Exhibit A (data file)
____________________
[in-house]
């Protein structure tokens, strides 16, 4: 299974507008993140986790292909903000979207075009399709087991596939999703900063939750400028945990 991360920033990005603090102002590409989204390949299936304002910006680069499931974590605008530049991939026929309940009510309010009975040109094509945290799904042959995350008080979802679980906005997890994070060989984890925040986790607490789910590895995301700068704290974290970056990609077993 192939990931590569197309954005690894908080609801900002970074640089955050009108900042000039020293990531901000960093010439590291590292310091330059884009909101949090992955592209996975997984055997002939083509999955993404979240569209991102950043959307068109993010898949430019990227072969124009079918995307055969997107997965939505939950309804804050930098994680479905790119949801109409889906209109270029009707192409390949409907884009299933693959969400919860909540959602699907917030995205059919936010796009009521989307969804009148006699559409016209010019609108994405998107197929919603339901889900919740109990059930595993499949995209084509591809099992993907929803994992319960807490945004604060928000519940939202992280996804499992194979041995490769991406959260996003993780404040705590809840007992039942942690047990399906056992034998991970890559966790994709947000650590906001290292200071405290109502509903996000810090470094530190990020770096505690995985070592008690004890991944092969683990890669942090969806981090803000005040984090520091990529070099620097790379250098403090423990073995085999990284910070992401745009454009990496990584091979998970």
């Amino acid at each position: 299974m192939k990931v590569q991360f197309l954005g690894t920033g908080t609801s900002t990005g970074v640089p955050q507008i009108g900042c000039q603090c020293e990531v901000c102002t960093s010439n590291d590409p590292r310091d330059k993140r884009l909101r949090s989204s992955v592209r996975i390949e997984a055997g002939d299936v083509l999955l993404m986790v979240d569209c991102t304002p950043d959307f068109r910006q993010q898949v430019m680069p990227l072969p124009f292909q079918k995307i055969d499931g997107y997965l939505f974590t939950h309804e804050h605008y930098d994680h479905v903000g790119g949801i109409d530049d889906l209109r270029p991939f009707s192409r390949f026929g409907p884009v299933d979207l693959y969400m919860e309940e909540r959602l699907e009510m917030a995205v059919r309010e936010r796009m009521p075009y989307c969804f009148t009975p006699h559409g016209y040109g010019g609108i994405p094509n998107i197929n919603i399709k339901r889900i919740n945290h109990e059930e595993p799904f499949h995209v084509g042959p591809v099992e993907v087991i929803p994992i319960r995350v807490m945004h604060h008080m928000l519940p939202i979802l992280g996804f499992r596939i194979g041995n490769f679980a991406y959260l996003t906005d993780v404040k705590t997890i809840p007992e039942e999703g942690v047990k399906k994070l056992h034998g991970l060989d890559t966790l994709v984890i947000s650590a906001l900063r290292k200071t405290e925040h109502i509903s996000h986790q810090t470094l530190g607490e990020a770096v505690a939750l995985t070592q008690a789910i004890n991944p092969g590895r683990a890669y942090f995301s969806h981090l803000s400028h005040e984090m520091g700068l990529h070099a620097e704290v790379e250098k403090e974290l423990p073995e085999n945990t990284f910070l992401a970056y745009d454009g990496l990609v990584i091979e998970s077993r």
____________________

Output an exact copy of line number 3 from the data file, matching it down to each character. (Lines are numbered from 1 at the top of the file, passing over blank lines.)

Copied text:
């Amino acid at each position: 299974m192939k990931v590569q991360f197309l954005g690894t920033g908080t609801s900002t990005g970074v640089p955050q507008i009108g900042c000039q603090c020293e990531v901000c102002t960093s010439n590291d590409p590292r310091d330059k993140r884009l909101r949090s989204s992955v592209r996975i390949e997984a055997g002939d299936v083509l999955l993404m986790v979240d569209c991102t304002p950043d959307f068109r910006q993010q898949v430019m680069p990227l072969p124009f292909q079918k995307i055969d499931g997107y997965l939505f974590t939950h309804e804050h605008y930098d994680h479905v903000g790119g949801i109409d530049d889906l209109r270029p991939f009707s192409r390949f026929g409907p884009v299933d979207l693959y969400m919860e309940e909540r959602l699907e009510m917030a995205v059919r309010e936010r796009m009521p075009y989307c969804f009148t009975p006699h559409g016209y040109g010019g609108i994405p094509n998107i197929n919603i399709k339901r889900i919740n945290h109990e059930e595993p799904f499949h995209v084509g042959p591809v099992e993907v087991i929803p994992i319960r995350v807490m945004h604060h008080m928000l519940p939202i979802l992280g996804f499992r596939i194979g041995n490769f679980a991406y959260l996003t906005d993780v404040k705590t997890i809840p007992e039942e999703g942690v047990k399906k994070l056992h034998g991970l060989d890559t966790l994709v984890i947000s650590a906001l900063r290292k200071t405290e925040h109502i509903s996000h986790q810090t470094l530190g607490e990020a770096v505690a939750l995985t070592q008690a789910i004890n991944p092969g590895r683990a890669y942090f995301s969806h981090l803000s400028h005040e984090m520091g700068l990529h070099a620097e704290v790379e250098k403090e974290l423990p073995e085999n945990t990284f910070l992401a970056y745009d454009g990496l990609v990584i091979e998970s077993r």